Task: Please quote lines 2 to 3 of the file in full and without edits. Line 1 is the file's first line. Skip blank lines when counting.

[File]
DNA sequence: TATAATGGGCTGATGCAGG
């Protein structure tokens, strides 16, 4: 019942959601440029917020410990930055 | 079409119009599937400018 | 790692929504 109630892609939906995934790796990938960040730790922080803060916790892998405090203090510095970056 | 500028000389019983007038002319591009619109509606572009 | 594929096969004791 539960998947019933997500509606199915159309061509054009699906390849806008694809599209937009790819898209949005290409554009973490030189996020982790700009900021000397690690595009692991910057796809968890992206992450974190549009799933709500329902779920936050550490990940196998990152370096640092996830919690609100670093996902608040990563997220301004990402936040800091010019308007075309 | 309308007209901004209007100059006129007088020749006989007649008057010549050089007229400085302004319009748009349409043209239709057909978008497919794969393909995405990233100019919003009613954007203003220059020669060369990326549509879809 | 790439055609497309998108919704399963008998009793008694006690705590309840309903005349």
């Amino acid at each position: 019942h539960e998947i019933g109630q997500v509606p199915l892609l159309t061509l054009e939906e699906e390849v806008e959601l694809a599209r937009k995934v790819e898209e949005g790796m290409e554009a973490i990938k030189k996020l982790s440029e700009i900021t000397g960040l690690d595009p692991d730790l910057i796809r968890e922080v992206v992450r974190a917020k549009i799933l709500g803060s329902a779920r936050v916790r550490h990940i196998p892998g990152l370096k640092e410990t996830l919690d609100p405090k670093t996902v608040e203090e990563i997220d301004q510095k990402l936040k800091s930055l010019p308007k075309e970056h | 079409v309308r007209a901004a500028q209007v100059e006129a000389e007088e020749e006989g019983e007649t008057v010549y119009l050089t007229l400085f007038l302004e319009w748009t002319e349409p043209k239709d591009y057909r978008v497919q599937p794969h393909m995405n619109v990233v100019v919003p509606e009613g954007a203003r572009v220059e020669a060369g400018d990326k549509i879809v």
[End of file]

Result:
């Protein structure tokens, strides 16, 4: 019942959601440029917020410990930055 | 079409119009599937400018 | 790692929504 109630892609939906995934790796990938960040730790922080803060916790892998405090203090510095970056 | 500028000389019983007038002319591009619109509606572009 | 594929096969004791 539960998947019933997500509606199915159309061509054009699906390849806008694809599209937009790819898209949005290409554009973490030189996020982790700009900021000397690690595009692991910057796809968890992206992450974190549009799933709500329902779920936050550490990940196998990152370096640092996830919690609100670093996902608040990563997220301004990402936040800091010019308007075309 | 309308007209901004209007100059006129007088020749006989007649008057010549050089007229400085302004319009748009349409043209239709057909978008497919794969393909995405990233100019919003009613954007203003220059020669060369990326549509879809 | 790439055609497309998108919704399963008998009793008694006690705590309840309903005349």
């Amino acid at each position: 019942h539960e998947i019933g109630q997500v509606p199915l892609l159309t061509l054009e939906e699906e390849v806008e959601l694809a599209r937009k995934v790819e898209e949005g790796m290409e554009a973490i990938k030189k996020l982790s440029e700009i900021t000397g960040l690690d595009p692991d730790l910057i796809r968890e922080v992206v992450r974190a917020k549009i799933l709500g803060s329902a779920r936050v916790r550490h990940i196998p892998g990152l370096k640092e410990t996830l919690d609100p405090k670093t996902v608040e203090e990563i997220d301004q510095k990402l936040k800091s930055l010019p308007k075309e970056h | 079409v309308r007209a901004a500028q209007v100059e006129a000389e007088e020749e006989g019983e007649t008057v010549y119009l050089t007229l400085f007038l302004e319009w748009t002319e349409p043209k239709d591009y057909r978008v497919q599937p794969h393909m995405n619109v990233v100019v919003p509606e009613g954007a203003r572009v220059e020669a060369g400018d990326k549509i879809v």